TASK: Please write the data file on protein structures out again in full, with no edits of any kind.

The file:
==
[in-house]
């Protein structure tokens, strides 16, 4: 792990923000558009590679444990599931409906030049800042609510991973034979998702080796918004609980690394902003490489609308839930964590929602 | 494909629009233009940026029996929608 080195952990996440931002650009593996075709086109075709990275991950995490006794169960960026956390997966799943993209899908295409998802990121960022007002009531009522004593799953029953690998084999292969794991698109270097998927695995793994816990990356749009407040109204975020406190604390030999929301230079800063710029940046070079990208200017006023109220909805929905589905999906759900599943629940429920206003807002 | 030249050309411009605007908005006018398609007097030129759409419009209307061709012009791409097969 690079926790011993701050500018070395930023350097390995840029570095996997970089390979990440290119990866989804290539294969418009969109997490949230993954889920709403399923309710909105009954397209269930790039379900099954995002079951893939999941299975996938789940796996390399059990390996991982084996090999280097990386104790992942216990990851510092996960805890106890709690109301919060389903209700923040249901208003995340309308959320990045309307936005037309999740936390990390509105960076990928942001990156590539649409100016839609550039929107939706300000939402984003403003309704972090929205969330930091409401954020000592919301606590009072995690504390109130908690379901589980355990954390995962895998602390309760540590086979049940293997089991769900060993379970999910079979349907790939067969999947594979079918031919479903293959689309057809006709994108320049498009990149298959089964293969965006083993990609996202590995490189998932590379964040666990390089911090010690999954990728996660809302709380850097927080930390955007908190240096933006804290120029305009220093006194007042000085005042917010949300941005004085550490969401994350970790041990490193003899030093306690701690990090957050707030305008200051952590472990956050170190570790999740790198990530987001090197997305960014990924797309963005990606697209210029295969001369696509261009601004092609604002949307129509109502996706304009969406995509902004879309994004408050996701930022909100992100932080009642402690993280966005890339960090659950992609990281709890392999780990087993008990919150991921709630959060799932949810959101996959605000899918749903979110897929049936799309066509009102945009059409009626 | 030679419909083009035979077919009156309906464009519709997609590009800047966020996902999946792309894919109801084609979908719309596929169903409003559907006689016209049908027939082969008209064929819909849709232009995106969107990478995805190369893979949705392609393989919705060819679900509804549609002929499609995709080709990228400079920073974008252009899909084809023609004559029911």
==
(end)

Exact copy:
[in-house]
């Protein structure tokens, strides 16, 4: 792990923000558009590679444990599931409906030049800042609510991973034979998702080796918004609980690394902003490489609308839930964590929602 | 494909629009233009940026029996929608 080195952990996440931002650009593996075709086109075709990275991950995490006794169960960026956390997966799943993209899908295409998802990121960022007002009531009522004593799953029953690998084999292969794991698109270097998927695995793994816990990356749009407040109204975020406190604390030999929301230079800063710029940046070079990208200017006023109220909805929905589905999906759900599943629940429920206003807002 | 030249050309411009605007908005006018398609007097030129759409419009209307061709012009791409097969 690079926790011993701050500018070395930023350097390995840029570095996997970089390979990440290119990866989804290539294969418009969109997490949230993954889920709403399923309710909105009954397209269930790039379900099954995002079951893939999941299975996938789940796996390399059990390996991982084996090999280097990386104790992942216990990851510092996960805890106890709690109301919060389903209700923040249901208003995340309308959320990045309307936005037309999740936390990390509105960076990928942001990156590539649409100016839609550039929107939706300000939402984003403003309704972090929205969330930091409401954020000592919301606590009072995690504390109130908690379901589980355990954390995962895998602390309760540590086979049940293997089991769900060993379970999910079979349907790939067969999947594979079918031919479903293959689309057809006709994108320049498009990149298959089964293969965006083993990609996202590995490189998932590379964040666990390089911090010690999954990728996660809302709380850097927080930390955007908190240096933006804290120029305009220093006194007042000085005042917010949300941005004085550490969401994350970790041990490193003899030093306690701690990090957050707030305008200051952590472990956050170190570790999740790198990530987001090197997305960014990924797309963005990606697209210029295969001369696509261009601004092609604002949307129509109502996706304009969406995509902004879309994004408050996701930022909100992100932080009642402690993280966005890339960090659950992609990281709890392999780990087993008990919150991921709630959060799932949810959101996959605000899918749903979110897929049936799309066509009102945009059409009626 | 030679419909083009035979077919009156309906464009519709997609590009800047966020996902999946792309894919109801084609979908719309596929169903409003559907006689016209049908027939082969008209064929819909849709232009995106969107990478995805190369893979949705392609393989919705060819679900509804549609002929499609995709080709990228400079920073974008252009899909084809023609004559029911």